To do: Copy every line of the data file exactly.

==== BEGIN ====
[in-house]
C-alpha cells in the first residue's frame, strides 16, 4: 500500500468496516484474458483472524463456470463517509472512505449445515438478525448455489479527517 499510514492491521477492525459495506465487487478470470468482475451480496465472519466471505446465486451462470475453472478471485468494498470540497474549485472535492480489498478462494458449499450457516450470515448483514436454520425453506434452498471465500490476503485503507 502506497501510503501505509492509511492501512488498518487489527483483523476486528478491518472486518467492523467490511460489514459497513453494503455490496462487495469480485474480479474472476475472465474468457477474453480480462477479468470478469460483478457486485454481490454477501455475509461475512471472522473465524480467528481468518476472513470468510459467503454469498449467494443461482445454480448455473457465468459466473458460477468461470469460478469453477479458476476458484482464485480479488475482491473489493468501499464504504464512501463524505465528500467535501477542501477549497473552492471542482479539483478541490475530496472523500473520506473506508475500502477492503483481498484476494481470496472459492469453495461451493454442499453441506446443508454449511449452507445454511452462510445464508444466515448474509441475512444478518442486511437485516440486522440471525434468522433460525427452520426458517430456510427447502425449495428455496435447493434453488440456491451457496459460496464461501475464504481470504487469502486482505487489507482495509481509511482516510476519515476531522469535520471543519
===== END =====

[in-house]
C-alpha cells in the first residue's frame, strides 16, 4: 500500500468496516484474458483472524463456470463517509472512505449445515438478525448455489479527517 499510514492491521477492525459495506465487487478470470468482475451480496465472519466471505446465486451462470475453472478471485468494498470540497474549485472535492480489498478462494458449499450457516450470515448483514436454520425453506434452498471465500490476503485503507 502506497501510503501505509492509511492501512488498518487489527483483523476486528478491518472486518467492523467490511460489514459497513453494503455490496462487495469480485474480479474472476475472465474468457477474453480480462477479468470478469460483478457486485454481490454477501455475509461475512471472522473465524480467528481468518476472513470468510459467503454469498449467494443461482445454480448455473457465468459466473458460477468461470469460478469453477479458476476458484482464485480479488475482491473489493468501499464504504464512501463524505465528500467535501477542501477549497473552492471542482479539483478541490475530496472523500473520506473506508475500502477492503483481498484476494481470496472459492469453495461451493454442499453441506446443508454449511449452507445454511452462510445464508444466515448474509441475512444478518442486511437485516440486522440471525434468522433460525427452520426458517430456510427447502425449495428455496435447493434453488440456491451457496459460496464461501475464504481470504487469502486482505487489507482495509481509511482516510476519515476531522469535520471543519